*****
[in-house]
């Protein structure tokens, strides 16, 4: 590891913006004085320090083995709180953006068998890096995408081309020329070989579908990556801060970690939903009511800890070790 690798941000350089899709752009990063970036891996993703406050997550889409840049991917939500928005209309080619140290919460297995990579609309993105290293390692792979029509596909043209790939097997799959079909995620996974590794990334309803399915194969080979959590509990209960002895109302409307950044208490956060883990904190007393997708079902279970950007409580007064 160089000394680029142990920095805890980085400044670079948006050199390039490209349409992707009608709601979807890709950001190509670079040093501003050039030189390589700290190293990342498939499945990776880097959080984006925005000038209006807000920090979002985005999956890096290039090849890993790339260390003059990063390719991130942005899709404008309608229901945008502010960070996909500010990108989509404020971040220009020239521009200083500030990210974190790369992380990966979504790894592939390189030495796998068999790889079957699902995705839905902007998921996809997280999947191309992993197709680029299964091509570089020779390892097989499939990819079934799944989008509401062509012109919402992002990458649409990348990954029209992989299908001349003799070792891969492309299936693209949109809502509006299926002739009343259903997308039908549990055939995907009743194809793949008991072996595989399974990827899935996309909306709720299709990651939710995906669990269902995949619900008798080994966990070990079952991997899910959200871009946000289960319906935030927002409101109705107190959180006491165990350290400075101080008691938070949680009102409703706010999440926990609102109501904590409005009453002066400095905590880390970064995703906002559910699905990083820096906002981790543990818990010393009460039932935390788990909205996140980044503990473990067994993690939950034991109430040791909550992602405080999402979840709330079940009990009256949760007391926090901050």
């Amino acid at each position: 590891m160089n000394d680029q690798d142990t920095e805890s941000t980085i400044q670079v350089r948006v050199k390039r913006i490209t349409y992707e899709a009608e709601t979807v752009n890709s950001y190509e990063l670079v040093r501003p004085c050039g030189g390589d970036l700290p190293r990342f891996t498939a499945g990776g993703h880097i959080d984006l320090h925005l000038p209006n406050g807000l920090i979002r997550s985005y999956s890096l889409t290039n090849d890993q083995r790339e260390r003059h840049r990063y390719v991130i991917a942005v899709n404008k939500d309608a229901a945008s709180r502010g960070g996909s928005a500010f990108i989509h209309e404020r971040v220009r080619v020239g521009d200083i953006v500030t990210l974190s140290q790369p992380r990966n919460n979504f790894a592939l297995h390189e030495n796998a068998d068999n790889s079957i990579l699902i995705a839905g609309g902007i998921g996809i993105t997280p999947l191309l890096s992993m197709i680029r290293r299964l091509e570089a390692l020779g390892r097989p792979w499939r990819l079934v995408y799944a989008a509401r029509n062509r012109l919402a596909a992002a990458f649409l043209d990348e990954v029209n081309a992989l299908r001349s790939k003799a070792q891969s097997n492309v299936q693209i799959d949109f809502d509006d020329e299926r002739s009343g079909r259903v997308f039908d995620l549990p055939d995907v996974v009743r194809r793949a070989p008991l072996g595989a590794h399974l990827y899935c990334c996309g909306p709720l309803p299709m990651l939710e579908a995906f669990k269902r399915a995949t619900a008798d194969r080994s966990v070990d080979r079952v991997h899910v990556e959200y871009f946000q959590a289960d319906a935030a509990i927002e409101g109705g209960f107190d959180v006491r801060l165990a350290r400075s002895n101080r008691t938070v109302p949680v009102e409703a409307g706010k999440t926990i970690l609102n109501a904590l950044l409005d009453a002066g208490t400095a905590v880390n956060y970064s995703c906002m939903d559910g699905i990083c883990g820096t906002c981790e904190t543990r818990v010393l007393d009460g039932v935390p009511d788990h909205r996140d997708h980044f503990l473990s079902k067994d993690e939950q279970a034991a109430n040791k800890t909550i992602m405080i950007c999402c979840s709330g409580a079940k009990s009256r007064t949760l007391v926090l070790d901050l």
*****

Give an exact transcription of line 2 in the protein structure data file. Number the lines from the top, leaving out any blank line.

């Protein structure tokens, strides 16, 4: 590891913006004085320090083995709180953006068998890096995408081309020329070989579908990556801060970690939903009511800890070790 690798941000350089899709752009990063970036891996993703406050997550889409840049991917939500928005209309080619140290919460297995990579609309993105290293390692792979029509596909043209790939097997799959079909995620996974590794990334309803399915194969080979959590509990209960002895109302409307950044208490956060883990904190007393997708079902279970950007409580007064 160089000394680029142990920095805890980085400044670079948006050199390039490209349409992707009608709601979807890709950001190509670079040093501003050039030189390589700290190293990342498939499945990776880097959080984006925005000038209006807000920090979002985005999956890096290039090849890993790339260390003059990063390719991130942005899709404008309608229901945008502010960070996909500010990108989509404020971040220009020239521009200083500030990210974190790369992380990966979504790894592939390189030495796998068999790889079957699902995705839905902007998921996809997280999947191309992993197709680029299964091509570089020779390892097989499939990819079934799944989008509401062509012109919402992002990458649409990348990954029209992989299908001349003799070792891969492309299936693209949109809502509006299926002739009343259903997308039908549990055939995907009743194809793949008991072996595989399974990827899935996309909306709720299709990651939710995906669990269902995949619900008798080994966990070990079952991997899910959200871009946000289960319906935030927002409101109705107190959180006491165990350290400075101080008691938070949680009102409703706010999440926990609102109501904590409005009453002066400095905590880390970064995703906002559910699905990083820096906002981790543990818990010393009460039932935390788990909205996140980044503990473990067994993690939950034991109430040791909550992602405080999402979840709330079940009990009256949760007391926090901050």